When John Kerry shipped out of Vietnam, John O’Neill took over the command of Swift Boat PCF-94. They crossed paths back home when O’Neill challenged Kerry’s defamation of the American men serving in Vietnam on the Dick Cavett Show in 1971. Today the Wall Street Journal features O’Neill’s declaration that Kerry is “Unfit for office.” O’Neill first responds to Kerry’s antiwar slander and libel of the men then who had served and were serving in Vietnam:
Neither I, nor any man I served with, ever committed any atrocity or war crime in Vietnam. The opposite was the truth. Rather than use excessive force, we suffered casualty after casualty because we chose to refrain from firing rather than risk injuring civilians. More than once, I saw friends die in areas we entered with loudspeakers rather than guns. John Kerry’s accusations then and now were an injustice that struck at the soul of anyone who served there.
During my 1971 televised debate with John Kerry, I accused him of lying. I urged him to come forth with affidavits from the soldiers who had claimed to have committed or witnessed atrocities. To date no such affidavits have been filed. Recently, Sen. Kerry has attempted to reframe his comments as youthful or “over the top.” Yet always there has been a calculated coolness to the way he has sought to destroy the record of our honorable service in the interest of promoting his political ambitions of the moment.
John Kennedy’s book, “Profiles in Courage,” and Dwight Eisenhower’s “Crusade in Europe” inspired generations. Not so John Kerry, who has suppressed his book, “The New Soldier,” prohibiting its reprinting. There is a clear reason for this. The book repeats John Kerry’s insults to the American military, beginning with its front-cover image of the American flag being carried upside down by a band of bearded renegades in uniform–a clear slap at the brave Marines in their combat gear who raised our flag at Iwo Jima. Allow me the reprint rights to your book, Sen. Kerry, and I will make sure copies of “The New Soldier” are available in bookstores throughout America.
“The New Soldier” has become a collector’s item. You can tell this book by its cover; it reprises Kerry’s outrageous 1971 Senate Foreign Relations Committee testimony. (Mackubin Thomas Owens provides a useful overview of Kerry’s dishonorable 1971 acitivities in “Vetting the vet record.”)
Vietnam was a long time ago. Why does it matter today? Since the days of the Roman Empire, the concept of military loyalty up and down the chain of command has been indispensable. The commander’s loyalty to the troops is the price a commander pays for the loyalty of the troops in return. How can a man be commander in chief who for over 30 years has accused his “Band of Brothers,” as well as himself, of being war criminals? On a practical basis, John Kerry’s breach of loyalty is a prescription of disaster for our armed forces.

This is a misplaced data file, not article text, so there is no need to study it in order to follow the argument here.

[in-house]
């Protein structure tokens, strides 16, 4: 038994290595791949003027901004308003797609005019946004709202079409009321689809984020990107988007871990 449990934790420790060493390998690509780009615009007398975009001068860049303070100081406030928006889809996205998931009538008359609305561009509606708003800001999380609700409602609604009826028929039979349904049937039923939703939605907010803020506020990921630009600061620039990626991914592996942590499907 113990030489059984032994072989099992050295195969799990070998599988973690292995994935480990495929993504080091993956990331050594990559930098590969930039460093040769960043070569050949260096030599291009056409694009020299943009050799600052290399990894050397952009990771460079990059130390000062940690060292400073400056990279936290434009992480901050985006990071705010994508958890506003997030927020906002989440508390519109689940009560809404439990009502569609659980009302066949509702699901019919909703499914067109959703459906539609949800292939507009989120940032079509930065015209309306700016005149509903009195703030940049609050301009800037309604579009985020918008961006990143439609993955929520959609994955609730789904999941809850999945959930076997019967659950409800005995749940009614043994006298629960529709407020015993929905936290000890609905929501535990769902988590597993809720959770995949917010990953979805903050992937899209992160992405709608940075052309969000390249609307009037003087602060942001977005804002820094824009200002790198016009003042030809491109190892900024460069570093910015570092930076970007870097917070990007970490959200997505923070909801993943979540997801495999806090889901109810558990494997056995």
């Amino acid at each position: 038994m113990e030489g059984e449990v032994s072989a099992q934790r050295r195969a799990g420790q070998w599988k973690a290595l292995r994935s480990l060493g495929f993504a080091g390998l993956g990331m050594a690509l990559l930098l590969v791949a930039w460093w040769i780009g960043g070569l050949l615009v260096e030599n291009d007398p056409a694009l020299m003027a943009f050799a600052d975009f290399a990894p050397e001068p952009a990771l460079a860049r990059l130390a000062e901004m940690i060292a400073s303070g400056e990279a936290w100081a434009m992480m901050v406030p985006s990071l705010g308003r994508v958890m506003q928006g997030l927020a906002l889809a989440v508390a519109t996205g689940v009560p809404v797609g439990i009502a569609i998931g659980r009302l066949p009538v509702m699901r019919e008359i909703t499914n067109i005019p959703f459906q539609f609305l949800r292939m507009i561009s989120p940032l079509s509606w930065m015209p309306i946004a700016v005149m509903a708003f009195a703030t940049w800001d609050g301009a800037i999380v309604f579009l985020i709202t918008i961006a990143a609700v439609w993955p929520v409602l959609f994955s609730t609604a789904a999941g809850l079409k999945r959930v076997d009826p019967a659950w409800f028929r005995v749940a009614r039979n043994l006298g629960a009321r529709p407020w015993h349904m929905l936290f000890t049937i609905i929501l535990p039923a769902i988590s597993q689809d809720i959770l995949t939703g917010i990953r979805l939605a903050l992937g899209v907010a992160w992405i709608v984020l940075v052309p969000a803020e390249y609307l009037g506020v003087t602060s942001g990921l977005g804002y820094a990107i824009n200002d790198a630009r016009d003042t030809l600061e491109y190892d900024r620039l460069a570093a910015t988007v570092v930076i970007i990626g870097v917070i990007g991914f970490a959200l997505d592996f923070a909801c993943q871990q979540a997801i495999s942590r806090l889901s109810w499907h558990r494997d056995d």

John Kerry’s recent admissions caused me to realize that I was most likely in Vietnam dodging enemy rockets on the very day he met in Paris with Madame Binh, the representative of the Viet Cong to the Paris Peace Conference. John Kerry returned to the U.S. to become a national spokesperson for the Vietnam Veterans Against the War, a radical fringe of the antiwar movement, an organization set upon propagating the myth of war crimes through demonstrably false assertions. Who was the last American POW to die languishing in a North Vietnamese prison forced to listen to the recorded voice of John Kerry disgracing their service by his dishonest testimony before the Senate?
Since 1971, I have refused many offers from John Kerry’s political opponents to speak out against him. My reluctance to become involved once again in politics is outweighed now by my profound conviction that John Kerry is simply not fit to be America’s commander in chief. Nobody has recruited me to come forward. My decision is the inevitable result of my own personal beliefs and life experience.
Today, America is engaged in a new war, against the militant Islamist terrorists who attacked us on our own soil. Reasonable people may differ about how best to proceed, but I’m sure of one thing–John Kerry is the wrong man to put in charge.
The Journal pointedly identifies O’Neill as having served in Coastal Division 11 in 1969-70, winning two Bronze Stars and additional decorations for his service in Vietnam.